How fit are our police officers' The answer, to put it politely, is staring us in the face. Long hours in office and precious little exercise have left the police brass far from fit and quite stressed out.
The Indian Police Service Officers Association, on a drive to check the fitness levels of its members, has diagnosed a majority of senior officers with at least “a bad back” caused mainly due to “unscientific exercise regimens” followed by them for the past few decades.
“We have prescribed the correct method of exercise to several officers who attended a camp this weekend. Their problems are not acute, but they are suffering from various stress-related problems,” said neurosurgeon Indrajit Roy.
The camp, organised by the Park Neurosciences Centre (PNC), saw more than 40 IPS officers evaluating their fitness levels within neurological and endrocrinological parameters. Roy and neurosurgeon Sandip Chatterjee were there with endocrinologist Sudip Chatterjee, along with a host of physicians, to put the officers through the paces.
“Since their work is pretty sedentary now, compared to what they used to do when they were younger, the results are showing in the form of back and other allied problems,” said Chatterjee.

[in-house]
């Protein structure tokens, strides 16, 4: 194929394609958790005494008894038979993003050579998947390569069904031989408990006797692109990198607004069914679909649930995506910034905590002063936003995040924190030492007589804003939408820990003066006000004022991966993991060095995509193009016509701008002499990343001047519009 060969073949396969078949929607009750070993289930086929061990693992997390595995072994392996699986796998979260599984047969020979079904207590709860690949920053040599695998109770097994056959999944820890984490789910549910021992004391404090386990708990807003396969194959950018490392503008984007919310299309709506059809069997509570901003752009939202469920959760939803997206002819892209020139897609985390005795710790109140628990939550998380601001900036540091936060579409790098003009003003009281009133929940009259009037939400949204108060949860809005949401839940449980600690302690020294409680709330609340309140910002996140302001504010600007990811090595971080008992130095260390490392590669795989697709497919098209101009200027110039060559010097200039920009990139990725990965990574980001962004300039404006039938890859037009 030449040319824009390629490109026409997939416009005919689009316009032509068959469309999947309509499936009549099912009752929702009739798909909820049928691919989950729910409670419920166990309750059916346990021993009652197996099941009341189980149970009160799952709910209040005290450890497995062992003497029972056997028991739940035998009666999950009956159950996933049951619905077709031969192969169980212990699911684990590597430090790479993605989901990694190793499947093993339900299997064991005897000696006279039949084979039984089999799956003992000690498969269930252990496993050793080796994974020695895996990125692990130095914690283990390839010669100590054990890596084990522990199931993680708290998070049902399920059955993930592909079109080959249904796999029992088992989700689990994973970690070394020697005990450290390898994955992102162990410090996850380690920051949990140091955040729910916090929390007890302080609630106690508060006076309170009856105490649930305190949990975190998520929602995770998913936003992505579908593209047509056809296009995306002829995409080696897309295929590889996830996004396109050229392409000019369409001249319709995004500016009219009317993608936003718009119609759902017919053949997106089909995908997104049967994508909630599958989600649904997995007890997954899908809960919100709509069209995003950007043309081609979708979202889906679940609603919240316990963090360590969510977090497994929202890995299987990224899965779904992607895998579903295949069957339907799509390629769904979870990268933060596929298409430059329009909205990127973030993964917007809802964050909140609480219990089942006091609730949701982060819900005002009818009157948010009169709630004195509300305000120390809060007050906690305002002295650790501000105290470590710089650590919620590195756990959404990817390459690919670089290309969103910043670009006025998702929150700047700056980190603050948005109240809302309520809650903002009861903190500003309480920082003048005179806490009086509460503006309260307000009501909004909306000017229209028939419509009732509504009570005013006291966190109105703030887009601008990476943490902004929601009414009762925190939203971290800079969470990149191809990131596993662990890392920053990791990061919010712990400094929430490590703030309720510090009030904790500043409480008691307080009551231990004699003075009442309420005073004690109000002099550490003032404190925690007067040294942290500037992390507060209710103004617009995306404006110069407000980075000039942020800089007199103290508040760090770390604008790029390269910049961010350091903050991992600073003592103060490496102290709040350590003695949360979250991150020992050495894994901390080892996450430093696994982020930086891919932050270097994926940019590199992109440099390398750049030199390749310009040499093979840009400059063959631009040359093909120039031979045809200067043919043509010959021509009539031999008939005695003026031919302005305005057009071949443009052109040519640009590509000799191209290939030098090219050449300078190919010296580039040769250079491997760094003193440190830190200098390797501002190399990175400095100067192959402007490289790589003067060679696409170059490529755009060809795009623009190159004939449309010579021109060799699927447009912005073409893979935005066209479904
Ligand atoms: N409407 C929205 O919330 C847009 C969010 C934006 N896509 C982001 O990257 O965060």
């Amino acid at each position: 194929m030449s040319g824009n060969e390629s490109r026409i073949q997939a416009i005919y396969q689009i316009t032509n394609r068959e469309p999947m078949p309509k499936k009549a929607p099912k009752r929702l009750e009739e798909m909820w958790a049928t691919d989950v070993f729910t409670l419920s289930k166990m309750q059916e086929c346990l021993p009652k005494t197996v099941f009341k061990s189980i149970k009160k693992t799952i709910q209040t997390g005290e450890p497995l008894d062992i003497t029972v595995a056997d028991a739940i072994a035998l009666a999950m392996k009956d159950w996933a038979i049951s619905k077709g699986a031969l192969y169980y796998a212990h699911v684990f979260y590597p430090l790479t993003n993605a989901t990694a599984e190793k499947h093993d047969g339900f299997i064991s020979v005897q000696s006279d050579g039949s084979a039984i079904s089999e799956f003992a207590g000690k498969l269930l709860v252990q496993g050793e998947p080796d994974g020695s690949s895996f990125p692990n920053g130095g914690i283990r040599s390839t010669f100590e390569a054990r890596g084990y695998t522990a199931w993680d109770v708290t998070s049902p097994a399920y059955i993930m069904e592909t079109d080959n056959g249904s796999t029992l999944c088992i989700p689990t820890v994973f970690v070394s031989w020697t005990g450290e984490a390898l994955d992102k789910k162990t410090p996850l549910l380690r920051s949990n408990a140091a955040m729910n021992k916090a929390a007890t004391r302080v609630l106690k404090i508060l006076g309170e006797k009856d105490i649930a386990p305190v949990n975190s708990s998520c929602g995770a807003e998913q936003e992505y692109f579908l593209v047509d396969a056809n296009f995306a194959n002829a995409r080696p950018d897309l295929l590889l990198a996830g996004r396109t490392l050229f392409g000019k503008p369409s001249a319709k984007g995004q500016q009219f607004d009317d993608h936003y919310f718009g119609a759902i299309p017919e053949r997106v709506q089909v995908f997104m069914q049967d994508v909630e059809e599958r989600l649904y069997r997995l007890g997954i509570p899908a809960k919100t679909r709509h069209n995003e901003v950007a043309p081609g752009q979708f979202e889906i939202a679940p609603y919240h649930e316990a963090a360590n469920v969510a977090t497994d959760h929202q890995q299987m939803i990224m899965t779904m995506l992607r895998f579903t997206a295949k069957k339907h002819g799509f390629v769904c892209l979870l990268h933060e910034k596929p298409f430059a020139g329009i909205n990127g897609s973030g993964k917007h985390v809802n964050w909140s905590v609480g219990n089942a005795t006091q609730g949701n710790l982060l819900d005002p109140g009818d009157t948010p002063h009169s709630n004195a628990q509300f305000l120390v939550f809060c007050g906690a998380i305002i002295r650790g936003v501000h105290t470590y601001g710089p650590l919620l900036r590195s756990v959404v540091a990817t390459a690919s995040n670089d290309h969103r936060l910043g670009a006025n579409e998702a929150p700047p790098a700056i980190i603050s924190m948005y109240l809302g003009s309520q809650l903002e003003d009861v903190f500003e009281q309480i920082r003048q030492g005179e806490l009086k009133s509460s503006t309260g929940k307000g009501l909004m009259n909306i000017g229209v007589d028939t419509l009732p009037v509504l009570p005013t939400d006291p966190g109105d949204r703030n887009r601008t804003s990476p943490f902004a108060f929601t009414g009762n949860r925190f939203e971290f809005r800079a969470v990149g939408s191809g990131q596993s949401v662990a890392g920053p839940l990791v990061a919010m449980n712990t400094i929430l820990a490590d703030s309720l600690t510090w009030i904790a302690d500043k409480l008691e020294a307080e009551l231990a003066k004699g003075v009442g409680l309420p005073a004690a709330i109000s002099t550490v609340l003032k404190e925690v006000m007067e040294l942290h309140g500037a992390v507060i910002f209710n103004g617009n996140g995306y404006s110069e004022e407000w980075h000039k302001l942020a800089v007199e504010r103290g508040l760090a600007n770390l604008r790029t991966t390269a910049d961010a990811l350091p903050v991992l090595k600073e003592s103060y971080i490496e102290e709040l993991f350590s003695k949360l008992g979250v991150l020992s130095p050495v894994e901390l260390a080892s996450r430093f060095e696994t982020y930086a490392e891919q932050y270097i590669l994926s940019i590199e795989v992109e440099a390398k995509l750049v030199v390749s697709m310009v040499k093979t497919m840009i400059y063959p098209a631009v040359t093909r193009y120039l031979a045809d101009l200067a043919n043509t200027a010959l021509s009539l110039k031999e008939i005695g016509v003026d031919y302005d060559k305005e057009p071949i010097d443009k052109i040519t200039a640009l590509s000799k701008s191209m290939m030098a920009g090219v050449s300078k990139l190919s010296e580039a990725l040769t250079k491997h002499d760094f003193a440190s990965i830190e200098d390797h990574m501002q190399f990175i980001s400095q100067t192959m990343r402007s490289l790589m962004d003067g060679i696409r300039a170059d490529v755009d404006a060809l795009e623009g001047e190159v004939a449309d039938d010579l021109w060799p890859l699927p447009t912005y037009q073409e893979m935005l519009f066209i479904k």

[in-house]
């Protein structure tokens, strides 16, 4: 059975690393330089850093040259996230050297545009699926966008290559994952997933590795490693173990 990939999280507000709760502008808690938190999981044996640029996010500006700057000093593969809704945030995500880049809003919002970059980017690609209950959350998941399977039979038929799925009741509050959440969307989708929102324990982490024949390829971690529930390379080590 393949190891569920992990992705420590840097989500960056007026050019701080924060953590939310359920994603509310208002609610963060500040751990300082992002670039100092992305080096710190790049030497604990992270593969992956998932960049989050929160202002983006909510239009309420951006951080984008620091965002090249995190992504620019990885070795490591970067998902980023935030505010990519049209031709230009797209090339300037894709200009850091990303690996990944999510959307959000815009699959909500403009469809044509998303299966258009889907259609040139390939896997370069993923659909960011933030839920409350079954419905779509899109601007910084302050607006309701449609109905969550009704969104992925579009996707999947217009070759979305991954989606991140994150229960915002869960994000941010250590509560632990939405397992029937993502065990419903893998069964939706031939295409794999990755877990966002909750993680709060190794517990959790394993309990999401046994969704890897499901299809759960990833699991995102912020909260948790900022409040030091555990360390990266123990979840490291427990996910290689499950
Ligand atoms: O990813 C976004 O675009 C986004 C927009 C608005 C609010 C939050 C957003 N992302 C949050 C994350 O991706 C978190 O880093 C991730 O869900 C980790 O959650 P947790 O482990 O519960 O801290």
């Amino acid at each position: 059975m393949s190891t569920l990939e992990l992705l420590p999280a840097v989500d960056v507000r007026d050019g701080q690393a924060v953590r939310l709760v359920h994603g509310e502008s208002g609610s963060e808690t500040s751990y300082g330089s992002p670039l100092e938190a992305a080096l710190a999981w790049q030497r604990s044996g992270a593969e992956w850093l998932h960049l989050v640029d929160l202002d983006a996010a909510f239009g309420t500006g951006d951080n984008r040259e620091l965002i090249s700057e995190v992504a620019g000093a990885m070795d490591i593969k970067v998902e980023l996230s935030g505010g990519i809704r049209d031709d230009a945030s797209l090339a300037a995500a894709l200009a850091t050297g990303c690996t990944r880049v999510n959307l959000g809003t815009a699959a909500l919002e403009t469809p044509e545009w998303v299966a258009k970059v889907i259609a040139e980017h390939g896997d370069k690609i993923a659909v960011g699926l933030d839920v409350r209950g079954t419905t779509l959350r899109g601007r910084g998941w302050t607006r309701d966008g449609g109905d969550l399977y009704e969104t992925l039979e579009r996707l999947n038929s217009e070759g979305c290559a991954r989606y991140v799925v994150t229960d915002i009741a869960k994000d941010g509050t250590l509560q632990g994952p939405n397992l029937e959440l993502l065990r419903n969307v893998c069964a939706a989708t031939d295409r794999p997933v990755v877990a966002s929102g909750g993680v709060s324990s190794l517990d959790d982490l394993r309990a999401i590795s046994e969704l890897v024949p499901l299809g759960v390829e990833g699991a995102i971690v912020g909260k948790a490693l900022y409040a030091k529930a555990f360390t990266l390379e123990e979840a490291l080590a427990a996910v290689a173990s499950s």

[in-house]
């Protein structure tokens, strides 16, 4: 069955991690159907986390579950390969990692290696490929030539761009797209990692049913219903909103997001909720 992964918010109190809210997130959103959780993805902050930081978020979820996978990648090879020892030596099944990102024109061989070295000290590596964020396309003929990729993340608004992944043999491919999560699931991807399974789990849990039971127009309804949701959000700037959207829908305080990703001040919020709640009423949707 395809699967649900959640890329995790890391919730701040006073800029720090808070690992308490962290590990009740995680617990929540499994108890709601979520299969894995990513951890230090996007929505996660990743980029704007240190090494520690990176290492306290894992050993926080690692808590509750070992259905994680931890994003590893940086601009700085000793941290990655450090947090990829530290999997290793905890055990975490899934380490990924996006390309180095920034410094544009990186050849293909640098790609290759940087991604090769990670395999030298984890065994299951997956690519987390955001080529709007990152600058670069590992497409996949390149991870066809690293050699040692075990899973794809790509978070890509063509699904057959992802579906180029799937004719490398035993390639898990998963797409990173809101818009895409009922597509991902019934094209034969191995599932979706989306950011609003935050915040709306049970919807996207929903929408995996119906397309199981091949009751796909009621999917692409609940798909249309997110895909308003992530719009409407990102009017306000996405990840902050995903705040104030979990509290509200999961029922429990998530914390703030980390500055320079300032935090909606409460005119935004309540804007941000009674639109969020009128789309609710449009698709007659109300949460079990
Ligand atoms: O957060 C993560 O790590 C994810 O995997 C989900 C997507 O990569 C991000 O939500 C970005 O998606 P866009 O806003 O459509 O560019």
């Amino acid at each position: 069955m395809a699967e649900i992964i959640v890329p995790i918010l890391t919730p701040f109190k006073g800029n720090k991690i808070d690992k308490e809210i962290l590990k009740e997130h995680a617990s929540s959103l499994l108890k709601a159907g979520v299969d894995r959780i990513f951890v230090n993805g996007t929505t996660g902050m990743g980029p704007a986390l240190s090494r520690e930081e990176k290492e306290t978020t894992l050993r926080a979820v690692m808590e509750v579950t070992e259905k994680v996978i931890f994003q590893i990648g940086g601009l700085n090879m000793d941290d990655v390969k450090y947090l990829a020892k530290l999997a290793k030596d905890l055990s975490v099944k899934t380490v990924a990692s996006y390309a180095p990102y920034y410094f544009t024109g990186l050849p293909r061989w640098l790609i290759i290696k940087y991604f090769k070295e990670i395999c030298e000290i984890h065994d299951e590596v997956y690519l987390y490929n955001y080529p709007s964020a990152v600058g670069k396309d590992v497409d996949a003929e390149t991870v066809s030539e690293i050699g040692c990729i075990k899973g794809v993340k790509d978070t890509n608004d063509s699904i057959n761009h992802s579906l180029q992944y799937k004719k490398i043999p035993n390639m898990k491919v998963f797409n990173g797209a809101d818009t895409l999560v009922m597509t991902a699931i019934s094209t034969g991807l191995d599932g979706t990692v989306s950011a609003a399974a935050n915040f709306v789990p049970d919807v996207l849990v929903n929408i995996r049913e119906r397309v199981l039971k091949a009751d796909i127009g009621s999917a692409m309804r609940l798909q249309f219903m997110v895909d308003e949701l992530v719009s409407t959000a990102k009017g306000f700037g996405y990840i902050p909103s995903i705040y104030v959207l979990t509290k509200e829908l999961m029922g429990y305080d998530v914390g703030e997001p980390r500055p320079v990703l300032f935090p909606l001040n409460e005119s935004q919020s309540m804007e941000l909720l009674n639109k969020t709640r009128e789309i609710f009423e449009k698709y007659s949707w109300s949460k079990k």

Several IPS officers, including special additional commissioner of police (administration) Jogesh Chattopadhyay, special additional commissioner of police (traffic) Sandhi Mukherjee, deputy commissioner of police (special branch) Sanjoy Mukherjee, IG (prisons) Joydeb Chakraborty and the IPS association president Tapan Chattopadhyay, were present at the camp.
“We were jolted by the untimely death of a few colleagues. Since all off us lead a hectic life, with exercise not figuring on our priority list, a series of health camps could prove vital,” said Tapan Chattopadhyay, announcing the next meet for younger officers.
Deb Kumar Mukherjee of PNC said the officers were “very keen” to know about their fitness levels. Some, he added, were surprised by the findings and were all ears for some simple suggestions